MR. COLWELL: It’s hard enough being an entrepreneur anywhere, it doesn’t matter if you’re here or where it is in the country, or even in North America, and I’m really pleased to see the type of work that you’re doing to help entrepreneurs because it’s a very lonely field out there. Most people don’t understand how to run a business, even some of the experts out there who say they know how, they don’t. It’s very, very difficult to get the kind of advice and the direction that you should go in. And real advice and not just someone saying it would be nice to do this - I mean, you’ve got to do this if you want to make money attitude.
With the success in the time you’ve had you must have gained a tremendous amount of experience around that which is so important. It must be really enjoyable working with and seeing the businesses grow and prosper.
MS. PRISKE: Best job ever.
MR. COLWELL: What’s your ratio of businesses that succeed? And when I say “succeed” you know, they continue on. Maybe they can do better, but that’s always the case no matter how well you’re doing. Even the lady with the 600 per cent increase could always do better - she would say that herself, I’m sure. What kind of ratio do you have to that, as compared to businesses that falter?
MS. PRISKE: I really can’t report on the statistics for the clients that we have serviced. I’ve taken over as executive director in the last year and our CRM, our data base, has only been existence for about five years, so I’m not really sure on the transition of women through entrepreneurship. I would say that probably one out of three will cease operations at the end of year one, mostly it will be because they’re not able to financially continue to operate, especially those who may have been on a Self- Employment Benefits Program that provides them with a salary while they’re operating their business in year one.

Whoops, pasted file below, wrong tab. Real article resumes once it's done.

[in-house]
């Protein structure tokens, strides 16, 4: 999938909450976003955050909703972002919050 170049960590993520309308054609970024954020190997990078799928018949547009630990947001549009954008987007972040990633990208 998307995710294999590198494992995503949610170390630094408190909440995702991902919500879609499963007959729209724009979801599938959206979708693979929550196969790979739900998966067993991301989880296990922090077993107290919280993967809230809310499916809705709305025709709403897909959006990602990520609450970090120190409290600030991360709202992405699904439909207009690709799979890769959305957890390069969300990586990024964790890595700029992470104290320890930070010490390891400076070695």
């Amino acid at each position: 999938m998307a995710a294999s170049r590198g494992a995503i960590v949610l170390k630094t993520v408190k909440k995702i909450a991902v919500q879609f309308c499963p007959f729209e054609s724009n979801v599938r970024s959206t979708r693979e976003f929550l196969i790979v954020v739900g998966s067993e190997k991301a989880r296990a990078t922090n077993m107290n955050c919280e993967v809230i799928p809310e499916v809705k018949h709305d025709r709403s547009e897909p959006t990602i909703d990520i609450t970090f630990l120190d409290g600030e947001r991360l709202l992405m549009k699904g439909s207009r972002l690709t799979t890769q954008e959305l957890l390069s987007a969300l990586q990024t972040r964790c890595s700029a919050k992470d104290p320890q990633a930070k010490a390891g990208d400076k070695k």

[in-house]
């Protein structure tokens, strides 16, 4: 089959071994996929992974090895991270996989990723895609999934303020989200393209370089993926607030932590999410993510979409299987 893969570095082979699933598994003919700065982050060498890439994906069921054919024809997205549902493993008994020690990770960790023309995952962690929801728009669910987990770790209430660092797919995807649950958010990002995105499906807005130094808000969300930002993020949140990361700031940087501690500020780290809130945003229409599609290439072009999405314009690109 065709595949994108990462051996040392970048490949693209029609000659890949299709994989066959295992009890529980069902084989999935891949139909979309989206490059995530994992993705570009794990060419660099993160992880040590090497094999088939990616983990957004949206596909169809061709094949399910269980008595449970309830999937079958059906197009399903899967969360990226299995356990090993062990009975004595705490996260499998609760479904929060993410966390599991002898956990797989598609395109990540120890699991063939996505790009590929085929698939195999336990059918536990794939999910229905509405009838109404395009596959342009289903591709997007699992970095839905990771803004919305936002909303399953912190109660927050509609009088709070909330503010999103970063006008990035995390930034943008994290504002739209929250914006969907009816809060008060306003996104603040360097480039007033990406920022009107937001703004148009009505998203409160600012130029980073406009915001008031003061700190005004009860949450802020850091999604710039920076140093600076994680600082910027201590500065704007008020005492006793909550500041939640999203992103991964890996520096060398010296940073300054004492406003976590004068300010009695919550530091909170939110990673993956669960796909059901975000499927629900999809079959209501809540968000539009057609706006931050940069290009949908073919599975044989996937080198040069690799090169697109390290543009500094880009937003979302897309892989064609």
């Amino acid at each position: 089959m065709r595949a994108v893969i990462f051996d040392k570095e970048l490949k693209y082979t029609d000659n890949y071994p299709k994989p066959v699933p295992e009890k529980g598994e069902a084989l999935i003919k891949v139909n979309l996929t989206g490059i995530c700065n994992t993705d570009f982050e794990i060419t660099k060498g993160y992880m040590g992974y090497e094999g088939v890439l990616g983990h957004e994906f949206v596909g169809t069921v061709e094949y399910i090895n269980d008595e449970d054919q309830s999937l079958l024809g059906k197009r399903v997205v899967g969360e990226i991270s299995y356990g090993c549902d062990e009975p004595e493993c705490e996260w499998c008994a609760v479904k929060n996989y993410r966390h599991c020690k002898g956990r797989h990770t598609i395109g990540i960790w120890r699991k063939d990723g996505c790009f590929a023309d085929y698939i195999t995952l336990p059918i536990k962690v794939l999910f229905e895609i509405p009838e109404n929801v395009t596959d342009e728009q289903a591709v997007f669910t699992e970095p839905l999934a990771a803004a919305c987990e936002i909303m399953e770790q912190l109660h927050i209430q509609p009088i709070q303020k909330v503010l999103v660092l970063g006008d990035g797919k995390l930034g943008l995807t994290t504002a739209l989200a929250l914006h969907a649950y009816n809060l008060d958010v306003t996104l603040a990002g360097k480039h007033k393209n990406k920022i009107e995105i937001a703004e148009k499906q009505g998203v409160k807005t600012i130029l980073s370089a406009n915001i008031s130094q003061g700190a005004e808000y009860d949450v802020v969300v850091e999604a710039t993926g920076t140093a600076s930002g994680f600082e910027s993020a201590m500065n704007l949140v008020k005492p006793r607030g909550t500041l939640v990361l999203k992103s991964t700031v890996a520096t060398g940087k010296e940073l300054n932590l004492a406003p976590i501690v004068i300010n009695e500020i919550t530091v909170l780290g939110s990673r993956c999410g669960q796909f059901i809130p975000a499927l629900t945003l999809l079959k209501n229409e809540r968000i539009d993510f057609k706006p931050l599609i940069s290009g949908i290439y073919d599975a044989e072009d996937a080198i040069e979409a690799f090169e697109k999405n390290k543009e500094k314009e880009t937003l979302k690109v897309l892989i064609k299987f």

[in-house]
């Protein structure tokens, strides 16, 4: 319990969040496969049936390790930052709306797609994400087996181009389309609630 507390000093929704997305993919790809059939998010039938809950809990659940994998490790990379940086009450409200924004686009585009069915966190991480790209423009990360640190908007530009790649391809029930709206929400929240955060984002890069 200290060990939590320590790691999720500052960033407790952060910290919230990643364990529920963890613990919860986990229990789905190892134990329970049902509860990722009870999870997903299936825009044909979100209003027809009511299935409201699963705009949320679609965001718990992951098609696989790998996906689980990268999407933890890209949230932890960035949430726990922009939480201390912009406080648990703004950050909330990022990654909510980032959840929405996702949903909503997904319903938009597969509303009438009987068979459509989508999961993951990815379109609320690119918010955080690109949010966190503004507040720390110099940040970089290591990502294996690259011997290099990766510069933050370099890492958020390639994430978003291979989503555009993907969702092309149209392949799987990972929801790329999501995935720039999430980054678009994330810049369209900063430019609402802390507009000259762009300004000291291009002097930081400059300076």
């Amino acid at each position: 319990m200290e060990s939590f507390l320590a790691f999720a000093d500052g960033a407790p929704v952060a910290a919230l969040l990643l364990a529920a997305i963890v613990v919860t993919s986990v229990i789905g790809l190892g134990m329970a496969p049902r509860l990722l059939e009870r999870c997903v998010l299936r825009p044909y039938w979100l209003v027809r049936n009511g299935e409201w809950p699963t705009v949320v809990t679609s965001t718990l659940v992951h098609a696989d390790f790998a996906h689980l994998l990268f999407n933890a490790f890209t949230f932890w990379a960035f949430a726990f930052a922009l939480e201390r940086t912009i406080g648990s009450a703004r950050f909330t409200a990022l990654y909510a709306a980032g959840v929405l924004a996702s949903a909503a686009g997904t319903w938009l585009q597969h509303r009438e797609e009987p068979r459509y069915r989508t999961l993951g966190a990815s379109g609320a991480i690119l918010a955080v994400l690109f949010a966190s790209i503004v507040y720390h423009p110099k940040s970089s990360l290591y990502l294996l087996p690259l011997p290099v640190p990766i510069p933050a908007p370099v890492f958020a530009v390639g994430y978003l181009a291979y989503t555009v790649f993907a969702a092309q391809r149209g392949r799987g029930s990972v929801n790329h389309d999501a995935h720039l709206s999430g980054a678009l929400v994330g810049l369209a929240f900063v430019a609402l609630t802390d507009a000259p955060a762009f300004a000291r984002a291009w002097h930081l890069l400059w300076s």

I’m sorry I can’t really give you a fact; I can certainly go back and take a look for that statistic if you would like, and provide it to you.
We see a lot of women come - probably we had 60 women from the Self- Employment Benefits Program from the Centre for Entrepreneurship Education and Development come to us, as we would provide them with a free membership, trying to encourage them to come to our networking and our workshops to help them build their business. Of those 60 over the last two years we’ve retained six as members and CEED is unable to tell us how many of those women have continued in business. I would say probably a third remain in business after year one - it might be a little bit higher than that, but certainly after year two it would drop dramatically as well.